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IMF/World Bank - Debt Freedom or Disguised Bondage

Email: coha@coha.org Website: www.coha.org
Council On Hemispheric Affairs
Monitoring Political, Economic and Diplomatic Issues Affecting the Western Hemisphere
Memorandum to the Press 04.19 Friday, April 16, 2004
Word Count: 3,281

The IMF/World Bank HIPC Initiative:

Debt Freedom or Disguised Bondage

  • 42 of the poorest countries of the world are eligible for HIPC benefits but only 11 of them have received extensive debt relief.
  • Economic experts question Nicaragua’s fidelity of completing HIPC prerequisites.
  • The HIPC Initiative is falling behind in aiding countries to sustain their external debts.
  • Structural Adjustment Programs (SAPs) that force HIPC countries to privatize and focus economy on exports only increases poverty.
  • The IMF and World Bank ensure debt relief, but at a price and when it only benefits their donors.
  • The ancient Hebrew tradition known as Jubilee encouraged its celebrants to forgive those who had incurred debts over the past fifty years. Inspired by this ancient practice, a coalition of human rights groups and other organizations joined forces and formed the Jubilee 2000 campaign, which called for a debt-free start to the new millennium. These organizations began to lobby wealthy nations along with the International Monetary Fund (IMF) and the World Bank to cancel all debt owed them by developing countries. While its proponents hoped that the goal of a worldwide debt cancellation could be brought about in 2000, only small steps actually have been taken toward achieving this objective, via the Heavily Indebted Poor Countries (HIPC) Initiative, launched by the IMF and World Bank in 1996. The countries that have been designated for debt relief have demonstrated some measurable improvement, but of the 42 HIPC countries only 11 have been able to achieve the HIPC prerequisites granting them actual debt relief, while the remaining poor nations continue their rapid downward spiral of economic and social deterioration.

    The HIPC Initiative was originally unsuccessful in achieving its proclaimed debt relief goals and was revamped in 1999 in hopes of achieving a more “lasting exit” from debt burden for the HIPC countries through the Enhanced HIPC Initiative (E-HIPC). However, during a Senate Foreign Relations Committee meeting in 2003, James A. Harmon, member of the Chairman Commission on Capital Flows to Africa, reported in his testimony that the “HIPC and the Enhanced HIPC program have not enabled African countries to achieve debt sustainability;” Africa is home to 34 out of the 42 HIPC countries. Even the IMF and World Bank have said that the HIPC Initiative is failing in a report issued by the International Development Association (IDA), a subsidiary of the World Bank Group. Therefore, the question is not whether debt relief is beneficial—because in most cases it is—but rather, is debt relief under HIPC enabling countries to sustain their external debts.

    While the HIPC Initiative has helped countries like Uganda increase spending on health care and education, most of the HIPC countries have not received real debt relief due in part to the IMF/World Bank’s tortuously slow bureaucratic process in granting debt forgiveness. Furthermore, since HIPC is intrinsically tied to development, the question has to be raised as to whether HIPC is producing a viable exit point for these countries to come out from under their poverty-stricken shells. By examining the outcome of the Initiative on the HIPC countries, it is clear that the IMF and World Bank are failing to deliver on their laudable goals of providing authentic sustainable debt relief and a catalyst for social and economic development. Instead of fulfilling its altruistic mission to relieve HIPC candidate countries of their financial stress, the HIPC Initiative sadly only manages to serve as the primary disguise worn by the IMF and World Bank to appease the global financial community that such nations demonstrably are able to sustain their outstanding obligations.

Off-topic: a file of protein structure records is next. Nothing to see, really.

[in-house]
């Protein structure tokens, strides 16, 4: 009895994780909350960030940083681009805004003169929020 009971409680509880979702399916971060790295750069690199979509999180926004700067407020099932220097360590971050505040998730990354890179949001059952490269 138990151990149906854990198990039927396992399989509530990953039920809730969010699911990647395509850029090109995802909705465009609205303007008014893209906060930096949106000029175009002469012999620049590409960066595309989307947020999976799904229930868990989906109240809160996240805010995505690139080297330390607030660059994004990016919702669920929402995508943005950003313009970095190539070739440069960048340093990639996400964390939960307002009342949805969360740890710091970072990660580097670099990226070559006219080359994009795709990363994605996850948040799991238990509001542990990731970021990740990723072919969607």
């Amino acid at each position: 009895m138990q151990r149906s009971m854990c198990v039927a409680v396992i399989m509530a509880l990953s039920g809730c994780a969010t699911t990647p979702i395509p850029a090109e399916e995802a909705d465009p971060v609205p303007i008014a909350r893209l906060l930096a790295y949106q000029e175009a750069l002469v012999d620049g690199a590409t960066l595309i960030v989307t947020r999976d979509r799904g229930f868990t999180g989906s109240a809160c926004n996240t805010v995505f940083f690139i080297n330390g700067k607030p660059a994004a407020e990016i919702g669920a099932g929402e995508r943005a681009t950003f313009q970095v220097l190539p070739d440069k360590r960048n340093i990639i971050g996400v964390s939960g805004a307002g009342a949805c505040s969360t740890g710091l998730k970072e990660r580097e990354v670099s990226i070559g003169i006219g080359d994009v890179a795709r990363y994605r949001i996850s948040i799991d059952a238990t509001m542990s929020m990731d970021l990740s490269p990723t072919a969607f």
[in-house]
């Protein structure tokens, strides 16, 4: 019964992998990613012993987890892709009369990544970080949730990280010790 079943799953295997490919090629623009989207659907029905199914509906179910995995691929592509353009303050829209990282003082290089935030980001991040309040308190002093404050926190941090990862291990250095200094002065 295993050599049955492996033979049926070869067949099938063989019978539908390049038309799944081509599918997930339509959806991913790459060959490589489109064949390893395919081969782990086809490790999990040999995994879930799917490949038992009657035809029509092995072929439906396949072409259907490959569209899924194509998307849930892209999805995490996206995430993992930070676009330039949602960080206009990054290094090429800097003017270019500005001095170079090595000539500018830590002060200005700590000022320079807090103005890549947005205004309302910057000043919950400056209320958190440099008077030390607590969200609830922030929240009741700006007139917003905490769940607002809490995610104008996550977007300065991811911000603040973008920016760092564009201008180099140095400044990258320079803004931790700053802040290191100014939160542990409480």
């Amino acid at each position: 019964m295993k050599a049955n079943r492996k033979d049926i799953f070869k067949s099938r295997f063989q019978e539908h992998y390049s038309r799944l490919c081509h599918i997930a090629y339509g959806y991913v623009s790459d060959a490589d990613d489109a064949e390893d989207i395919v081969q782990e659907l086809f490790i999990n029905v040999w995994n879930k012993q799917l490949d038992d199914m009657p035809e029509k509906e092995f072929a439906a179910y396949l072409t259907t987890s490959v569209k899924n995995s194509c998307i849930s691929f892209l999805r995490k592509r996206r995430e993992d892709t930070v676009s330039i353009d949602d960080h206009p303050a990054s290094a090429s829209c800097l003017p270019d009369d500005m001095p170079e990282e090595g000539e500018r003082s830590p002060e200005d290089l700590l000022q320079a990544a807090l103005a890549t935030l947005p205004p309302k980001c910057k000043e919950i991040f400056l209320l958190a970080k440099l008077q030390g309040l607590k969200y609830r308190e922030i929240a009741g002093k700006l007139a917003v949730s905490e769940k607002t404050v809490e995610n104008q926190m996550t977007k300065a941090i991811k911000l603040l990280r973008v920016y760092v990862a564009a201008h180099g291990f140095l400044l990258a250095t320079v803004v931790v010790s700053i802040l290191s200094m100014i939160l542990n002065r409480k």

Difficulty in Reaching Completion Point

    In January of this year, Nicaragua, one of the poorest of the Latin American countries, wrote off $4.5 billion of debt after becoming the tenth country to reach Completion Point. The write off constituted about 80 percent of the debt burden owed to the IMF/World Bank as well as to a number of other countries and multilateral agencies. IMF deputy managing director Austin Carstens noted, “While this debt relief will no doubt help reinforce investor confidence and facilitate economic growth, even more important is the government’s strong ownership of its economic program, and its commitment to preserving stable macroeconomic conditions and promoting broad-based economic growth with structural reform.” Hopeful Nicaraguans believe that the new debt relief will allow them spend their funds on building national infrastructure and fielding social programs rather than on external debt. They may desire to mirror Uganda’s success, when upon reaching Completion Point, the Ugandan government was able to add 10,000 classrooms, 93 new health centers and reduce the poverty level from 56 percent to 35 percent.